Evolutionary ancestor inference via genome rearrangement

Zaky Adam, Université D'Ottawa / University Of Ottawa, Université D'Ottawa / University Of Ottawa
Inferring ancestral gene orders in a phylgenomic tree is an important topic in comparative genomics. In this thesis, three different approaches have been used to infer ancestors, first, using common intervals in a model-free approach and extending it to using common clusters and neighbourhood parameter; second, using double cut and join operation (DCJ); third, using breakpoint distance. A statistically fair comparison between the performance of DCJ and breakpoint criteria ends the thesis. Away
more » ... rom any assumptions or considerations, probabilistic or combinatorial, about specific processes involved in rearranging genomes, we present a new phylogenetic reconstruction method based solely on common intervals. The objective function to be optimized is simply the sum over the tree branches of the symmetric difference between the two sets of intervals associated with the genomes at the two ends of the branch. To achieve this goal, we use dynamic programming optimization to determine the presence of common intervals at the ancestral nodes of the phylogeny. Noticing the drawback that the concept of common intervals suffers from, we introduce the concept of generalized adjacency to find common clusters using a neighborhood parameter that turns out to be closely related to the bandwidth parameter of a graph. Our focus will be on how this parameter affects the characteristics of clusters: how numerous they are, how large they are, how rearranged they are and to what extent they are preserved from ancestor to descendant in a phylogenetic tree. Again, we use dynamic programming optimization to determine the presence of individual edges at the ancestral nodes of the phylogeny. The DCJ (double cut and join) operation introduced by Yancopoulos et al. in 2005 is the most inclusive operation to date as it can generate all the movement rearrangements. One year later, Bergeron et al. restated the DCJ model and produced a simplified (linear) algorithm, which is now the most general existing algorithm to transform one genome into anoth [...]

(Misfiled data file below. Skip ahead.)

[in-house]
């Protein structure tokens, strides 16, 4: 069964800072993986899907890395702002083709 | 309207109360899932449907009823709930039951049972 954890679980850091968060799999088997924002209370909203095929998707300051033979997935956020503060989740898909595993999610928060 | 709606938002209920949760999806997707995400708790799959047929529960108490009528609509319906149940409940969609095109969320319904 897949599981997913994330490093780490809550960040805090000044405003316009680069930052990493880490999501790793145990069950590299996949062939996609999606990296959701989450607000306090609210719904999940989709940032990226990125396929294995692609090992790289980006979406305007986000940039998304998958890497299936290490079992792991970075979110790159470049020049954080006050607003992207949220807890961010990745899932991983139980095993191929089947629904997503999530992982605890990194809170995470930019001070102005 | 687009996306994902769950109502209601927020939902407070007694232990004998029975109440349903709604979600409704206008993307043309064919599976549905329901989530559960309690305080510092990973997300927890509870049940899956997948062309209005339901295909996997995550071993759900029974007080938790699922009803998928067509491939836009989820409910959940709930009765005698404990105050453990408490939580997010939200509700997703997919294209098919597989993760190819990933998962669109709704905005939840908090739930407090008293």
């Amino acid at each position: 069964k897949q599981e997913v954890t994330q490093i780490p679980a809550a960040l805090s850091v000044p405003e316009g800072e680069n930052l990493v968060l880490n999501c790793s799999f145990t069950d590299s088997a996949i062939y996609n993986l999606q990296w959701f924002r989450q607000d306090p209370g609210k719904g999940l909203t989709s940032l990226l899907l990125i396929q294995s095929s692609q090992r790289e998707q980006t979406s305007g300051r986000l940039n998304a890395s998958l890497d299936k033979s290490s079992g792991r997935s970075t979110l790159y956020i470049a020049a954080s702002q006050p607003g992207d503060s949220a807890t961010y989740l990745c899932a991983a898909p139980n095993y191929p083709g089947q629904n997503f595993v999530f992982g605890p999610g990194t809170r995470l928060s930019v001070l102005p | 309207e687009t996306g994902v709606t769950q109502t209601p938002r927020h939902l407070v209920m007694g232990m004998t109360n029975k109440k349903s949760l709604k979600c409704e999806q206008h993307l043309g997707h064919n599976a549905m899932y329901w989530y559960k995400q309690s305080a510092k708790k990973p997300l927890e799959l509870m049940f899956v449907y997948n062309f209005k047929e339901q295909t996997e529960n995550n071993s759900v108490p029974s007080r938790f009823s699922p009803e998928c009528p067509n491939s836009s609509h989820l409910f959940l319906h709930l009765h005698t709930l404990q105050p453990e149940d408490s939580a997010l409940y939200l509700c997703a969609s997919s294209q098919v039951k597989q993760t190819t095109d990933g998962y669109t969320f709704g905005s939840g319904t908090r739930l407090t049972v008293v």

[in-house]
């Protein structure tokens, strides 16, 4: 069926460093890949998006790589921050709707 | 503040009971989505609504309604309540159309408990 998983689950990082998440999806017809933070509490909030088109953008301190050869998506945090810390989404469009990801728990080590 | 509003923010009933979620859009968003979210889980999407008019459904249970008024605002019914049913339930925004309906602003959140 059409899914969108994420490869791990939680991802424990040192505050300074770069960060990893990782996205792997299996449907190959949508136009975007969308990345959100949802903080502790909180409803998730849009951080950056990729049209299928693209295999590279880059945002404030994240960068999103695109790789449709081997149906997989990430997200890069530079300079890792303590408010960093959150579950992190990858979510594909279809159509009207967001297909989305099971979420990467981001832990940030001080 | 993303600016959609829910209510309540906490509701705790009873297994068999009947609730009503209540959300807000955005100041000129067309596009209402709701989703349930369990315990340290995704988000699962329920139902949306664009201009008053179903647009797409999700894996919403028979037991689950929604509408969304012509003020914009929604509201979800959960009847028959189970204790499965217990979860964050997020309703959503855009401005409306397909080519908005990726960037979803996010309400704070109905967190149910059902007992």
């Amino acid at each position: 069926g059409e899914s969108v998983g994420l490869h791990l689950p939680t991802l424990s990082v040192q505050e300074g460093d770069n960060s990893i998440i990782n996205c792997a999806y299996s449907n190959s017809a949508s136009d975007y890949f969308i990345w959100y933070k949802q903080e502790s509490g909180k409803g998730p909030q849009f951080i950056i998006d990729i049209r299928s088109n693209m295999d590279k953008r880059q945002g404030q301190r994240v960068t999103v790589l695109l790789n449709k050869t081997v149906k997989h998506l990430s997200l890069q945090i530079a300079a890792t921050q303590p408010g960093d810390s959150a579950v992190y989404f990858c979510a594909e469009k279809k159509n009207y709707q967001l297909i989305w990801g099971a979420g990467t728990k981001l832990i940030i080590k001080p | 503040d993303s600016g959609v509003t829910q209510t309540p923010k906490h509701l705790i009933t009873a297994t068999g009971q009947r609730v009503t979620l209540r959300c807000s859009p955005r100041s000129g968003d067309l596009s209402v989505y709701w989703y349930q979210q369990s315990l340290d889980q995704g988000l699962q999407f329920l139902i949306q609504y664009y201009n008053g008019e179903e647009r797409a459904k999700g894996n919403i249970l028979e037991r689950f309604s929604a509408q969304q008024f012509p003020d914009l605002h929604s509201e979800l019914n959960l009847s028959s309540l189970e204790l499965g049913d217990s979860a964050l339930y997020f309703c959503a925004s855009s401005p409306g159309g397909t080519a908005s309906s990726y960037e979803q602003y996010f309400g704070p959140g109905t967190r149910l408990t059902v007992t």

doi:10.20381/ruor-13219 fatcat:6yv67zoxergghbxsyhne6gieq4